As 2016 wraps up I want to publish a post I've had on the back-burner for a while. This post is a little different from normal. It focuses on preparation for the final step in becoming a Registered Dietitian Nutritionist (RDN), the RDN Examination. If you normally follow for my recipes, check back soon as I have some exciting things in the works! Or feel free to read for a glimpse into the world of dietetics.
While studying for the exam it helped calm my nerves to read blog posts about study plans/tips for the RDN exam from those who passed the exam. I decided to share how I studied for the exam to help other RD2BE’s. I used Jean Inman’s Review Guide exclusively as my study guide and Krause’s Food and the Nutrition Care Textbook if there was anything I needed to read more about.
I have roughly broken down the method I followed into steps ….
ONE: Open your study guide and browse through it. Get an idea of the information covered, what’s in each domain, and the test breakdown/format. Try and give yourself an idea of how comfortable you are with the material to see how long you should allow yourself to study.
TWO: Schedule the exam! Nothing like an actual date permanently marked in your planner to put a little fire under you. I can’t stress this enough – if you are in this position and haven’t scheduled your exam, sign up as soon as you finish reading this post.
THREE: Start studying the domain you are LEAST familiar with. I’m sure you’ve heard this before, but you really don’t want to be running out of study time only to get to a section where you need to do a lot of outside reading on. I did not make a detailed day-by-day schedule but rather progress points. I marked out what day I needed to complete each domain in order to finish all the material at least three days before the exam. If you like detailed schedules, make one. Part of this was because I was pregnant and somedays my brain could not handle studying as much as I wanted it to. By not having a detailed schedule it reduced my stress level.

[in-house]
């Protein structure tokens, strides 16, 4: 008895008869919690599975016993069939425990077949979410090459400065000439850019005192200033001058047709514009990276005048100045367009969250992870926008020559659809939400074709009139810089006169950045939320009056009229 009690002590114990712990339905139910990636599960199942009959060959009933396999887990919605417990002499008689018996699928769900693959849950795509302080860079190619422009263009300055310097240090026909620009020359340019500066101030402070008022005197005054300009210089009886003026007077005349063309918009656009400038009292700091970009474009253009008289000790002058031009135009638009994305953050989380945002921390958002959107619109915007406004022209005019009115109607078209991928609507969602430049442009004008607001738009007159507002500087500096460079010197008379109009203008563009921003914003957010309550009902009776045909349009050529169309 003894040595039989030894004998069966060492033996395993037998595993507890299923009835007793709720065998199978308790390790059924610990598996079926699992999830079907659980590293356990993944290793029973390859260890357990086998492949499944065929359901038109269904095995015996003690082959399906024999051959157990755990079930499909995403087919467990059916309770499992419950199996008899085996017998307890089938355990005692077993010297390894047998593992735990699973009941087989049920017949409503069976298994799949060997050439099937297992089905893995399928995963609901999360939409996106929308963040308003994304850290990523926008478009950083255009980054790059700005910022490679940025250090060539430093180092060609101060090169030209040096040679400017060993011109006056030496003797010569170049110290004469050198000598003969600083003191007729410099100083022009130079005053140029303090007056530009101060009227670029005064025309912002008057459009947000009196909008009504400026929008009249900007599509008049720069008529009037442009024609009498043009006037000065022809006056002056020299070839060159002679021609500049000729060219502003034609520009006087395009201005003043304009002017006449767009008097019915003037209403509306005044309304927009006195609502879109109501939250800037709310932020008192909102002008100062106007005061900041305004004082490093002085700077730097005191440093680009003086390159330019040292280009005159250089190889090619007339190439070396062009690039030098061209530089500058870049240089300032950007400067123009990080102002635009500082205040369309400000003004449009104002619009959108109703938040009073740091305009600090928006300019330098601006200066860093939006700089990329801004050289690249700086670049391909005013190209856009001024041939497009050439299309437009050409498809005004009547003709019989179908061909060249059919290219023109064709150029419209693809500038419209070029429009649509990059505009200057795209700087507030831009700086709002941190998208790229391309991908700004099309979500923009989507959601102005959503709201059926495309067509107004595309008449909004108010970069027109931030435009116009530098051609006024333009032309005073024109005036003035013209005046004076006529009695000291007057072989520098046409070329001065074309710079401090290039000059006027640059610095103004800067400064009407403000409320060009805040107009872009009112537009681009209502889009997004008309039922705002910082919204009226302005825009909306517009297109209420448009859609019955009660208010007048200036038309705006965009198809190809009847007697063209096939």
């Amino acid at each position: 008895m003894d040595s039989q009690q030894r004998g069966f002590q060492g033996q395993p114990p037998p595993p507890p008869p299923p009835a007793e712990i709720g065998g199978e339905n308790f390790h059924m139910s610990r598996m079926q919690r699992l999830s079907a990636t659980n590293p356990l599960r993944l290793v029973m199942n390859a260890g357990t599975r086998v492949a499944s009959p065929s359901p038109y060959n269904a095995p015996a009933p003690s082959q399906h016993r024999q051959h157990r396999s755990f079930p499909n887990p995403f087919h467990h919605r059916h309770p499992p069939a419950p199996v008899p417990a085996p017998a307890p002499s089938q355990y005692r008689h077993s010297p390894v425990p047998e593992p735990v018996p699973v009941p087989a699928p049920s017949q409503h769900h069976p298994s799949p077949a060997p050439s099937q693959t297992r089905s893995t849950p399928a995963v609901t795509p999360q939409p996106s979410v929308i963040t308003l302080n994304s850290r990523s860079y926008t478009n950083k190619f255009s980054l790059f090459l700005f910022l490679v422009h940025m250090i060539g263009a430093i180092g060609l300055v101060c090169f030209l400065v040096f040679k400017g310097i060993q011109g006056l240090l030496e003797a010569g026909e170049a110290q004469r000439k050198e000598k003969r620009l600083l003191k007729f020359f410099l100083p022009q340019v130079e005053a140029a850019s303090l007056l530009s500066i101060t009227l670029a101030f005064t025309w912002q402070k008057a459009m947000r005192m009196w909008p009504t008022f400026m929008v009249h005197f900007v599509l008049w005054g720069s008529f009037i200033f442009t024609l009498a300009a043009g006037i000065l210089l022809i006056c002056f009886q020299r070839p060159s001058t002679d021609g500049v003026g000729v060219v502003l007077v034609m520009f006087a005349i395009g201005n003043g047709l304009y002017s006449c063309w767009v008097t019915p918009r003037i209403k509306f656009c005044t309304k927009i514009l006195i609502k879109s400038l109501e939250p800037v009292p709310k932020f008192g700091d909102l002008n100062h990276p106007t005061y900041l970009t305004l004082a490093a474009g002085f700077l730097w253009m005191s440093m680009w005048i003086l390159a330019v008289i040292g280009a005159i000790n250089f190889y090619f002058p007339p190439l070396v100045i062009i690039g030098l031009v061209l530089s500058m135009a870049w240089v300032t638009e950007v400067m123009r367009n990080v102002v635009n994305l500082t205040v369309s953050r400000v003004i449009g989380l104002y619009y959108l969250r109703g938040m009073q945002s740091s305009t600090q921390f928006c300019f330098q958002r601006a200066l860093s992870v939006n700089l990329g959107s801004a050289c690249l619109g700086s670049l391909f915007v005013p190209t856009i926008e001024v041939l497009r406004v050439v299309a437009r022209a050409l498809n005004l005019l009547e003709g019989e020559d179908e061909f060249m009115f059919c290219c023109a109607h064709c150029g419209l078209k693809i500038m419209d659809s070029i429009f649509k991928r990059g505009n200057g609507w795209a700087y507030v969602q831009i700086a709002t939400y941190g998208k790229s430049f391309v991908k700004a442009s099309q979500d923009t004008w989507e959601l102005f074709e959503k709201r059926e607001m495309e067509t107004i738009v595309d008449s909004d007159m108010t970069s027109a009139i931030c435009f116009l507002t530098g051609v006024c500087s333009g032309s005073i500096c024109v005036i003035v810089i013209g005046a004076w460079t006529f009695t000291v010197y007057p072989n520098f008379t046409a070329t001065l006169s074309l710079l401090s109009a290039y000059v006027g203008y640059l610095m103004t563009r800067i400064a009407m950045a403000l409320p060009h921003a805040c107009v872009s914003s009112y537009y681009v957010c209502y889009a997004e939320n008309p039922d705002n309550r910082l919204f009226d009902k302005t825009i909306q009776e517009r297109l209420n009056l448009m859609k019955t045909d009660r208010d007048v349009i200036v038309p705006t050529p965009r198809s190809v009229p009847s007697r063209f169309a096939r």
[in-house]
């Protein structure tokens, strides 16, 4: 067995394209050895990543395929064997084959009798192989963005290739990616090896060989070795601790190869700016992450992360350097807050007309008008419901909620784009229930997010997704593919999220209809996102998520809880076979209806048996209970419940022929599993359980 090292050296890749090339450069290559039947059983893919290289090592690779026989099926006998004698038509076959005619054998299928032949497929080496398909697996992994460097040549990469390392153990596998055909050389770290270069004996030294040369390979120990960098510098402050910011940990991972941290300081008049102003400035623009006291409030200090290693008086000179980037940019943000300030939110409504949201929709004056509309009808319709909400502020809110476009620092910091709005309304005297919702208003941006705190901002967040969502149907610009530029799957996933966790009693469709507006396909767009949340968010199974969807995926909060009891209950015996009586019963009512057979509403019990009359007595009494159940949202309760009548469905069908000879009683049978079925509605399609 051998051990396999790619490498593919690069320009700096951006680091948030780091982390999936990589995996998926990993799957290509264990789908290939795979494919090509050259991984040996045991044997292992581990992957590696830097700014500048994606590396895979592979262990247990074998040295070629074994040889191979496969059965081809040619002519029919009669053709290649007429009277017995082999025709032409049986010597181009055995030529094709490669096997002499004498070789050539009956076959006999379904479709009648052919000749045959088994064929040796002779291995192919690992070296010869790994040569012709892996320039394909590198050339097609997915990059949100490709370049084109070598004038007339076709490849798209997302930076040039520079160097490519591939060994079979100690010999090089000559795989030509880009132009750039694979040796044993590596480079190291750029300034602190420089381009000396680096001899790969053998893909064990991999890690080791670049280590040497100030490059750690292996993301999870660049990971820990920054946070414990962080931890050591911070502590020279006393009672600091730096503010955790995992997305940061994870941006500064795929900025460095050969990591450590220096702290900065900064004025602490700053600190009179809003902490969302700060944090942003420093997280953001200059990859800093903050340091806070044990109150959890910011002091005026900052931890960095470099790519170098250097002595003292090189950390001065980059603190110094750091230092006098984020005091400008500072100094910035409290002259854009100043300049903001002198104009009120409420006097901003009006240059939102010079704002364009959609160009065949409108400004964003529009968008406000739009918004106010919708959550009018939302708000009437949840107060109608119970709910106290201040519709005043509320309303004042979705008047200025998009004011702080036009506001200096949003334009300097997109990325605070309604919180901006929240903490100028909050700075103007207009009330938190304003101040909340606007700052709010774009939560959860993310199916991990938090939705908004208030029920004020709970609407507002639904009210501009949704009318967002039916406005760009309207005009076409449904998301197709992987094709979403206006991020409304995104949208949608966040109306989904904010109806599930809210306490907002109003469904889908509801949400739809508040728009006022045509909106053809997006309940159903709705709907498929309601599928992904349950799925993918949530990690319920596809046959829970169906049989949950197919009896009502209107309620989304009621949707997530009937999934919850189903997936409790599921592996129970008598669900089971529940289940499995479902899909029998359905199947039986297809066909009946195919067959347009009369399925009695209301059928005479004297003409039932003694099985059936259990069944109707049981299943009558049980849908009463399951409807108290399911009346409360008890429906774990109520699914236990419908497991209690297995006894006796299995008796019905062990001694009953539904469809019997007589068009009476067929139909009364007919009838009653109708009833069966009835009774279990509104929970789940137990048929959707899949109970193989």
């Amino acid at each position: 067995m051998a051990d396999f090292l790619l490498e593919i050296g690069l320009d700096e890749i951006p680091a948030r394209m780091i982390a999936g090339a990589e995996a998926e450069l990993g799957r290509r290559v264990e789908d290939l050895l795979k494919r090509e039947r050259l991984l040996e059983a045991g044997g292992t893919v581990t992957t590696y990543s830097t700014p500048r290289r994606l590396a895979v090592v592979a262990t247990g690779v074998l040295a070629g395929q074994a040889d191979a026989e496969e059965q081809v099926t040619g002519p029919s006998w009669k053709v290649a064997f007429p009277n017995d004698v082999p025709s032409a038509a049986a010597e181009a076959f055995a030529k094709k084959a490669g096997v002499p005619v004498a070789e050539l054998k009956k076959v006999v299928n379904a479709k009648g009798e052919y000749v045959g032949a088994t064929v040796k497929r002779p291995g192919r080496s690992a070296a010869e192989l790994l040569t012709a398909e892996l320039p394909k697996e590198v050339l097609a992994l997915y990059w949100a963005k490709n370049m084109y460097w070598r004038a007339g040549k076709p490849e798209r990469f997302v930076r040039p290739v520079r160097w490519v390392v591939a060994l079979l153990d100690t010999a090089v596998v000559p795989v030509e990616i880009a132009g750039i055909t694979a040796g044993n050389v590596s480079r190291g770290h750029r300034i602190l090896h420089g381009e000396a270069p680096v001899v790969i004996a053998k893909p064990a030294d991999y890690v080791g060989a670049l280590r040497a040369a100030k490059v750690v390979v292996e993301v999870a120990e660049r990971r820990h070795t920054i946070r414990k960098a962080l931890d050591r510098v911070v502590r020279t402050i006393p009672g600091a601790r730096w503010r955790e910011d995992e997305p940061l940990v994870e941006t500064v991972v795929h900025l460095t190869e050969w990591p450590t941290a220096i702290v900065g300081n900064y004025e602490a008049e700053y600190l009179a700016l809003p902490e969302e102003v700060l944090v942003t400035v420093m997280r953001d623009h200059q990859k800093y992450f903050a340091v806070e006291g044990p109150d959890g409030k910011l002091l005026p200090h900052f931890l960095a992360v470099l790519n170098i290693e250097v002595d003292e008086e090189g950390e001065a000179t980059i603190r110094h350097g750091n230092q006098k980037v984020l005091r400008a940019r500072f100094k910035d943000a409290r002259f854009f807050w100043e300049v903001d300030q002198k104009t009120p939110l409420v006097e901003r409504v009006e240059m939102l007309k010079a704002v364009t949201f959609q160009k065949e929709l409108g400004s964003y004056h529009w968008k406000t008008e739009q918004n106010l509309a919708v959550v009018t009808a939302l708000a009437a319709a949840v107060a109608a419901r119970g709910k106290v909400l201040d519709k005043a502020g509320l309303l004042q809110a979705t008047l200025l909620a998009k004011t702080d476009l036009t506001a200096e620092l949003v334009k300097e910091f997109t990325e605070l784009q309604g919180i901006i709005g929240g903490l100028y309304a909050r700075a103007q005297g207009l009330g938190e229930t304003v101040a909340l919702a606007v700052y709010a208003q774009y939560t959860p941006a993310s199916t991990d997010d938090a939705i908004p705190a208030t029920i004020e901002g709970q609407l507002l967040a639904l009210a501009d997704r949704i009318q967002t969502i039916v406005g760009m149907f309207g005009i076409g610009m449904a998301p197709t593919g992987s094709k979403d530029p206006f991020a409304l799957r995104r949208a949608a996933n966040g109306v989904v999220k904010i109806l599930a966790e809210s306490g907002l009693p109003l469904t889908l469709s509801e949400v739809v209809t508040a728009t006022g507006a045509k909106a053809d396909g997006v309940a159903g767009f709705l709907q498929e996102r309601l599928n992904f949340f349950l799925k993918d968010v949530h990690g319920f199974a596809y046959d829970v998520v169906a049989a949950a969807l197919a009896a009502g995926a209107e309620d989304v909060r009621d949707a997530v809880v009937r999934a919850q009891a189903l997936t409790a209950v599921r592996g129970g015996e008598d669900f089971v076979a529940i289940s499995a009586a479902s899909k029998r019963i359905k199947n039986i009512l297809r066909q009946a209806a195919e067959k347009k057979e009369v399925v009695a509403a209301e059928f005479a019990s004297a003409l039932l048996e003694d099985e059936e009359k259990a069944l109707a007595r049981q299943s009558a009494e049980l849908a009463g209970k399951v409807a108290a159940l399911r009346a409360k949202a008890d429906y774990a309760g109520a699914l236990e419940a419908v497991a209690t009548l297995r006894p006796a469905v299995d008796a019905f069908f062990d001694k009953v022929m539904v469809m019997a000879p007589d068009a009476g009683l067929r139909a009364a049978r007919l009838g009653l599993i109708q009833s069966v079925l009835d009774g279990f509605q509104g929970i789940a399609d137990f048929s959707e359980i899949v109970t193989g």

FOUR: Listen to the Inman CD’s. I used two different colored highlighters, one for things she talks about and the other for items she says “NOTE”. I only listened to 10-15 pages per sitting and would pause the CD’s if needed to write something down.
FIVE: Once you finish listening to a section, start reviewing the material more in depth. I dedicated an entire spiral to this and would write down things I needed to refresh on. I made flashcards – but only for the things that she specifically stated to NOTE (that I did not already know). If it was something I already knew by heart, I would write it in the spiral and put a pink star by it.
SIX: Finish one section at a time then set aside one whole day to review and study flashcards for that section. After going through the flashcards 2-3 times, then get started on the review questions. I would do ~15 questions at a time, on a white board. Check your answers, review any you missed and try to find out why! I kept track of what I missed in each domain that way I could see if I was weak in a certain area.
SEVEN: Go through remaining domains. Each day I tried to go through ALL of my flashcards at least once and do 15-30 practice questions to keep the other domains “fresh” in my mind.
EIGHT: I gave myself 3 days to only focus on practice questions and review anything I was missing. I added a few flashcards at this point of things I was missing. I also went through decks of flashcards and pulled the ones I was getting right 100% of the time. I went through each flashcard deck 7-10 times in total.
NINE: The day before the test, try to relax – stop studying at least 8 hours before going to bed and trust your training! You have been working for at least 5 years to be at this point! Have a nice dinner, get some sleep, wake up and have a nutritious breakfast. Give yourself plenty of time to get to the testing center so you aren’t stressed. Ask any procedural questions before the exam, it will make you less stressed. I was concerned I wouldn’t be able to make it without water so I asked the proctors and they said just raise my hand if I needed an unscheduled break. Luckily, I didn’t need to but I felt relieved by knowing what would happen if I did need to.
Once I got the first 25 questions down I got relaxed and felt very comfortable and prepared. I did well on the exam and felt extremely prepared. I hope this helps someone studying for the exam. If you have any questions on studying for the exam feel free to comment below! Congratulations on making it this far in your journey to be a RDN!
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